MADISON, Wisc. — The way the Minnesota Golden Gophers shellshocked the Wisconsin Badgers by building a 15-point halftime lead in Wisconsin’s home gym was impressive.
Perhaps more impressive was the way they refused to flounder as the Badgers made their unsurprising second-half run.
Less than two months after the Golden Gophers football team stunned the Badgers at Camp Randall Stadium to claim Paul Bunyan’s Axe, the basketball squad upset the No. 22 team in the country 59-52 in a physical, old-fashioned Big Ten brawl at Kohl Center.
“I try to stay even-keeled. It’s a great win,” said head coach Richard Pitino. “It’s another really, really quality win for us. I’m happy for our guys. It’s important for us to be able to compete in these games in the Big Ten and find a way to get some road wins.”
The Gophers had lost badly at Boston College and Ohio State in their previous two road games, but they showed a far greater level of fortitude to stave off Wisconsin’s attack in the second half. The Badgers trimmed the Gophers’ 15-point lead to five within the first 4:30 of the second half, but two successive 3s by grad transfer Brock Stull helped push the lead back to 12.
The Badgers closed once more to pull within two at 49-47 with under two minutes remaining. But Minnesota scored the next six points on an off-balance Amir Coffey jumper and two steals and layups by Dupree McBrayer.
“At halftime, Coach came in and said, ‘You know they’re going to make their run, so just stay solid,'” Coffey said. “They made their run, and we kept battling with them. I think the last two or three possessions we got some key steals.”
Minnesota held the Badgers to their second-lowest field goal percentage of the season (41.8 percent) and a season-worst 41 percent from the free-throw line. The Gophers played physically throughout, bottling up All-American Ethan Happ and forcing him to the free-throw line, where he went a jawdropping 1 of 7, missing multiple front ends of 1-and-1s in the second half. It was Happ who dominated the Gophers in an overtime win at Williams Arena two season ago.
During several moments in the second half, as the Kohl Center sensed a Badgers comeback, Pitino called timeout and offered some assuring remarks to his team, which hadn’t won in the building in a decade.
“Just calm down, understand what they were trying to do defensively,” Pitino recalled telling his players. “They were trying to shoot some of the passing lanes, they were blitzing out on ball screens, and I thought we calmed down a little bit more. We had to improve our spacing towards the end.”
The Gophers came up with just enough baskets to win late after Coffey staked them to a 15-point lead, scoring the final 15 Gophers points in the first half and dishing three assists in the process.
“I told him, ‘Keep doing whatever he was doing,'” said McBrayer. “I don’t know what he ate, what he did, but do it again.”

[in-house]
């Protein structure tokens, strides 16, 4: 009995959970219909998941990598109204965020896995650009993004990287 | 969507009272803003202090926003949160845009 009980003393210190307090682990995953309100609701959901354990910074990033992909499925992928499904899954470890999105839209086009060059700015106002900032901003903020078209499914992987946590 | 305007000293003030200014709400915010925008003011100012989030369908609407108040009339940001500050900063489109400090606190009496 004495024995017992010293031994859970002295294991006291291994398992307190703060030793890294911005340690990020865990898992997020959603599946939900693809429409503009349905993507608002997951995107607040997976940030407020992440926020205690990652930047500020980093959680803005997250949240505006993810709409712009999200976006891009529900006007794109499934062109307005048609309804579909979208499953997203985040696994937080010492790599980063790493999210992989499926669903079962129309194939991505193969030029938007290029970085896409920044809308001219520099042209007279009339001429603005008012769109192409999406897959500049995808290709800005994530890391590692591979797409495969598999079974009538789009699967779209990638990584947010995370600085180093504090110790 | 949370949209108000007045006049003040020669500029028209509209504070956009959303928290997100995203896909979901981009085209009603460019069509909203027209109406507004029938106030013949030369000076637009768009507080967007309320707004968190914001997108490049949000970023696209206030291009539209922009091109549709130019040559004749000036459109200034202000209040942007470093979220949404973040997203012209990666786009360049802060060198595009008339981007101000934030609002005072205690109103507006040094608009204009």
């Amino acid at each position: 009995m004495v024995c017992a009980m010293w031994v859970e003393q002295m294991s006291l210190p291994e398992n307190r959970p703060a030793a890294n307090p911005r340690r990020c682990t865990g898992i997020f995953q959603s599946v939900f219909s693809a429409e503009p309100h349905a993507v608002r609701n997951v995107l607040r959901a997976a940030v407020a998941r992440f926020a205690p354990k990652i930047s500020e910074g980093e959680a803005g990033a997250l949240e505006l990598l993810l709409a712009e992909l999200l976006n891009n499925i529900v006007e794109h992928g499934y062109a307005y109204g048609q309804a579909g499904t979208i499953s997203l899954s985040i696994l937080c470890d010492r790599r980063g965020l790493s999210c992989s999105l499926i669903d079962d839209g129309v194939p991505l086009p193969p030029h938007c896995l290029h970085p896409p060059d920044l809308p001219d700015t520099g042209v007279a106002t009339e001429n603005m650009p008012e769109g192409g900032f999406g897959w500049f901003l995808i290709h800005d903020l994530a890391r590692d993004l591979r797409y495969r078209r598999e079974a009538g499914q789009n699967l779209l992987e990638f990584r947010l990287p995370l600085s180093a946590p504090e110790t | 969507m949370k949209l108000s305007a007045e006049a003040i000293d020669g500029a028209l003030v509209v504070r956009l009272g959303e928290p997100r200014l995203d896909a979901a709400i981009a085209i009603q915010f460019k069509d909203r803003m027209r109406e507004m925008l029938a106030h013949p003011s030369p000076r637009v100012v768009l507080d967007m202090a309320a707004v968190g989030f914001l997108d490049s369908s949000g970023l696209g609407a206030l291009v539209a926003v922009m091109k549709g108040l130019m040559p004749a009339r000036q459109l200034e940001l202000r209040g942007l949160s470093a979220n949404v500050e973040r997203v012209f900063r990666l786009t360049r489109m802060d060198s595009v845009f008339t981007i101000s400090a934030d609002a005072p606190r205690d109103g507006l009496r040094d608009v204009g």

Like McBrayer, Pitino has been urging Coffey to be more assertive, insisting that he deserves to be in the discussion as one of the Big Ten’s premier players. Thursday he demonstrated a killer instinct that can make the Gophers a bona fide contender.
His defensive effort was just as sound, as the Gophers doubled Happ on the low block for most of the game, forcing their wings to close out hard on 3-point shooters. Wisconsin finished 5 of 22 from beyond the arc — one of Minnesota’s strongest efforts on the perimeter in quite some time. They entered play 253rd nationally in defending the 3-point line, a year after finishing 311th.
The start-to-finish effort was off the charts, considering the Badgers have built their reputation on winning so-called ugly games at home. The Gophers just out-Badgered them.
Wisconsin had a 9 minute, 3 second drought in the first half where Minnesota took the lead they would never give up. They also forced the Badgers — third in the nation in ball security — to cough up 11 turnovers, one away from their season high.
“We’ve got a really good win, so we can’t settle,” said McBrayer, who created two of those turnovers in the final 90 seconds. “We want to be really good, we want to win the Big Ten, make it to the NCAA Tournament, and that’s the goal.”
The Gophers maintained composure like a veteran team when things didn’t go their way in the second half. Minnesota got into foul trouble as the Badgers became more aggressive attacking the basket. Daniel Oturu played most of his second-half minutes with four fouls, and Jordan Murphy fouled out on a touch foul under the basket, but the Gophers barely blinked.
While fans watching from home might’ve been replaying Gophers-Badgers games of old in their heads — like last year’s where Minnesota scored just one point in the final 5:58 of regulation — the road squad did the only thing it could to win in the Big Ten on the road: Survive.
“That’s what this league is all about,” said Pitino. “You have to be able to finish through contact. You have to be able to rebound the ball through contact, and obviously plus-12 on the glass was great. Still got to cut down on those turnovers. But we played a really, really tough schedule, and anytime you can get a road win in this conference is huge versus a really good team.”